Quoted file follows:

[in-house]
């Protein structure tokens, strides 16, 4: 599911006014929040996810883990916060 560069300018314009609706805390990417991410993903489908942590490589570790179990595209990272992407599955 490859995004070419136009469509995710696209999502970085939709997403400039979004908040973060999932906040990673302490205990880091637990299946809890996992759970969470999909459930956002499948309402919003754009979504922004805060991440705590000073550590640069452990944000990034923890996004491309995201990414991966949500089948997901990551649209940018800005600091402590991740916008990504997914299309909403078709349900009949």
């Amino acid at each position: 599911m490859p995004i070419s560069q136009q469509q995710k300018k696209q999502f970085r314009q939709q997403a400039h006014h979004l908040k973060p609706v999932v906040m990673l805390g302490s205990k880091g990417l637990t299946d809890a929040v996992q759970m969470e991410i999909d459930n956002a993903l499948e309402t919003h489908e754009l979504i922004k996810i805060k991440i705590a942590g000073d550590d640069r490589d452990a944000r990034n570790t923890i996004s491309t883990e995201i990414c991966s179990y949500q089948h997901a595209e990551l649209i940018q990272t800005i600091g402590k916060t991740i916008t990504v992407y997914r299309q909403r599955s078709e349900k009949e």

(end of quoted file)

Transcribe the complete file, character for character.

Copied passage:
[in-house]
């Protein structure tokens, strides 16, 4: 599911006014929040996810883990916060 560069300018314009609706805390990417991410993903489908942590490589570790179990595209990272992407599955 490859995004070419136009469509995710696209999502970085939709997403400039979004908040973060999932906040990673302490205990880091637990299946809890996992759970969470999909459930956002499948309402919003754009979504922004805060991440705590000073550590640069452990944000990034923890996004491309995201990414991966949500089948997901990551649209940018800005600091402590991740916008990504997914299309909403078709349900009949």
């Amino acid at each position: 599911m490859p995004i070419s560069q136009q469509q995710k300018k696209q999502f970085r314009q939709q997403a400039h006014h979004l908040k973060p609706v999932v906040m990673l805390g302490s205990k880091g990417l637990t299946d809890a929040v996992q759970m969470e991410i999909d459930n956002a993903l499948e309402t919003h489908e754009l979504i922004k996810i805060k991440i705590a942590g000073d550590d640069r490589d452990a944000r990034n570790t923890i996004s491309t883990e995201i990414c991966s179990y949500q089948h997901a595209e990551l649209i940018q990272t800005i600091g402590k916060t991740i916008t990504v992407y997914r299309q909403r599955s078709e349900k009949e």